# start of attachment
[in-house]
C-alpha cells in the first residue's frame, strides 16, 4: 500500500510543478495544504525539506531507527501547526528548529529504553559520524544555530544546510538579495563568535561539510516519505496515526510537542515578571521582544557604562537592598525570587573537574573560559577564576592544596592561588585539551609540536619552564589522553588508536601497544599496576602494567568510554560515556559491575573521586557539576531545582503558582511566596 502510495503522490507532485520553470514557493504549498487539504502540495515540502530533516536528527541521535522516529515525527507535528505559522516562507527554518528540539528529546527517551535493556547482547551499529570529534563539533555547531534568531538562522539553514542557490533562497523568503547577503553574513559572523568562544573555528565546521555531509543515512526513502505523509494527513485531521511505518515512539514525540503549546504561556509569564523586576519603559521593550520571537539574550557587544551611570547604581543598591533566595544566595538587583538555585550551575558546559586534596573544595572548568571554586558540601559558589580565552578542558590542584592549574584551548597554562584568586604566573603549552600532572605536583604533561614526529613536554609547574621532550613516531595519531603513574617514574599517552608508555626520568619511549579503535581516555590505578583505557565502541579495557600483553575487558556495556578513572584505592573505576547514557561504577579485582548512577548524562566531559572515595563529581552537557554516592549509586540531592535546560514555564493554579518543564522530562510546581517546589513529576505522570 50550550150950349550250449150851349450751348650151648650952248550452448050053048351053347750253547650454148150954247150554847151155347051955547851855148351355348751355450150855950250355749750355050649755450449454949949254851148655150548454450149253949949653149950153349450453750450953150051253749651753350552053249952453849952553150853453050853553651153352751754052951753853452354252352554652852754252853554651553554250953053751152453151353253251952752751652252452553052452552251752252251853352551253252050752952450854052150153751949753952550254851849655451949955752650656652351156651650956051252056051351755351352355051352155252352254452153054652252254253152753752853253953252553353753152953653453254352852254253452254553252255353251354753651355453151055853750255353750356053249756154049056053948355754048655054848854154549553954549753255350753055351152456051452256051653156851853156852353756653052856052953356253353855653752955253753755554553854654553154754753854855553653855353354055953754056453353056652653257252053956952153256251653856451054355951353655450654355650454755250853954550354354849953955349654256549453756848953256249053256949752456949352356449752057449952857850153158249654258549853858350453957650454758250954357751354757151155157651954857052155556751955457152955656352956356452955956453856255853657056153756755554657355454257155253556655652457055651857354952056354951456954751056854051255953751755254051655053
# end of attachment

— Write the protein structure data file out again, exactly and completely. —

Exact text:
[in-house]
C-alpha cells in the first residue's frame, strides 16, 4: 500500500510543478495544504525539506531507527501547526528548529529504553559520524544555530544546510538579495563568535561539510516519505496515526510537542515578571521582544557604562537592598525570587573537574573560559577564576592544596592561588585539551609540536619552564589522553588508536601497544599496576602494567568510554560515556559491575573521586557539576531545582503558582511566596 502510495503522490507532485520553470514557493504549498487539504502540495515540502530533516536528527541521535522516529515525527507535528505559522516562507527554518528540539528529546527517551535493556547482547551499529570529534563539533555547531534568531538562522539553514542557490533562497523568503547577503553574513559572523568562544573555528565546521555531509543515512526513502505523509494527513485531521511505518515512539514525540503549546504561556509569564523586576519603559521593550520571537539574550557587544551611570547604581543598591533566595544566595538587583538555585550551575558546559586534596573544595572548568571554586558540601559558589580565552578542558590542584592549574584551548597554562584568586604566573603549552600532572605536583604533561614526529613536554609547574621532550613516531595519531603513574617514574599517552608508555626520568619511549579503535581516555590505578583505557565502541579495557600483553575487558556495556578513572584505592573505576547514557561504577579485582548512577548524562566531559572515595563529581552537557554516592549509586540531592535546560514555564493554579518543564522530562510546581517546589513529576505522570 50550550150950349550250449150851349450751348650151648650952248550452448050053048351053347750253547650454148150954247150554847151155347051955547851855148351355348751355450150855950250355749750355050649755450449454949949254851148655150548454450149253949949653149950153349450453750450953150051253749651753350552053249952453849952553150853453050853553651153352751754052951753853452354252352554652852754252853554651553554250953053751152453151353253251952752751652252452553052452552251752252251853352551253252050752952450854052150153751949753952550254851849655451949955752650656652351156651650956051252056051351755351352355051352155252352254452153054652252254253152753752853253953252553353753152953653453254352852254253452254553252255353251354753651355453151055853750255353750356053249756154049056053948355754048655054848854154549553954549753255350753055351152456051452256051653156851853156852353756653052856052953356253353855653752955253753755554553854654553154754753854855553653855353354055953754056453353056652653257252053956952153256251653856451054355951353655450654355650454755250853954550354354849953955349654256549453756848953256249053256949752456949352356449752057449952857850153158249654258549853858350453957650454758250954357751354757151155157651954857052155556751955457152955656352956356452955956453856255853657056153756755554657355454257155253556655652457055651857354952056354951456954751056854051255953751755254051655053